Your Code of Conduct Encourages Employees to Report Violations. Are You Listening?

I remember reading the U.S. Supreme Court’s decision in Kasten v. Saint-Gobain  while I was practicing employment law at a private law firm.   Back then, I was focused on what the decision meant for employers.   I wasn’t reading the case through the lens of a compliance and ethics officer, so I didn’t hone in on the role of the employer’s code of ethics and business conduct until I recently reread the case.

Kasten is a Fair Labor Standards Act (“FLSA”) case.  The FLSA sets forth employment rules concerning minimum wages, maximum hours, and overtime pay; it contains a statutory provision that prohibits retaliation against employees who report a FLSA violation.

In Kasten, the employee alleged that his employer unlawfully retaliated against him after he repeatedly orally complained to his employer about unlawful timeclock locations.  It appears that the employee cited the employer’s code of ethics and business conduct as supporting justification for his complaints. It appears that the company’s code of ethics and business conduct (like many codes of conduct) obligated every employee to report suspected violations of any applicable law of which the employee becomes aware.

The employee alleged that he expressed his concerns over the placement of the timeclocks to his shift supervisor, his lead operator, human resources, and the operations manager. The employee alleged that this activity caused the company to discipline him and ultimately dismiss him.   [Note, in a separate legal action, a court held that the placement of the timeclocks violated the FLSA.]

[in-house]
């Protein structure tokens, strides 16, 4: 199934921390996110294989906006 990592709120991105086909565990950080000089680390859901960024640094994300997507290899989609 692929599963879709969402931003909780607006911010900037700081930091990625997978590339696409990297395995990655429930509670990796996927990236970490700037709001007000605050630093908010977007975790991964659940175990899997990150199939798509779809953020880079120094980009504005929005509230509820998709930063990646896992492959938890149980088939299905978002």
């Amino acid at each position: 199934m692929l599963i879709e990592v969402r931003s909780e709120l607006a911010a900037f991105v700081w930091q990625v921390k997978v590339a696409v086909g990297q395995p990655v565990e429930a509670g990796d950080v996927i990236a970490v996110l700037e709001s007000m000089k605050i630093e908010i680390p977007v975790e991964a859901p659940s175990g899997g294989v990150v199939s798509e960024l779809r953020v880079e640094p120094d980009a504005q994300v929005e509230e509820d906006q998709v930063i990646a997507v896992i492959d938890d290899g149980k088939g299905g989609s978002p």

The employer, however, denied that the employee made any significant complaints about the timeclock locations.  Rather, the employer alleged that it dismissed the employee because he failed to record his comings and goings on timeclocks.

While the sole issue that the U.S. Supreme Court decided in Kasten was whether an oral complaint in violation of the FLSA is protected conduct under the act’s anti-retaliation provisions, this case also highlights the need to vigilantly listen for employees who might be reporting a violation of the company’s code of conduct.  In Kasten, the U.S. Supreme court ultimately held that oral complaints are sufficient to trigger anti-retaliation protections, stating that to hold otherwise would prevent the effectiveness of things like hotlines, interviews, and other oral methods of receiving complaints, all of which are components of effective compliance and ethics programs.

Just Ethics & Chill Takeaway

Employers should listen carefully to their employees to discern whether what they are hearing could amount to an oral complaint related to violations of law, regulation, or internal policy.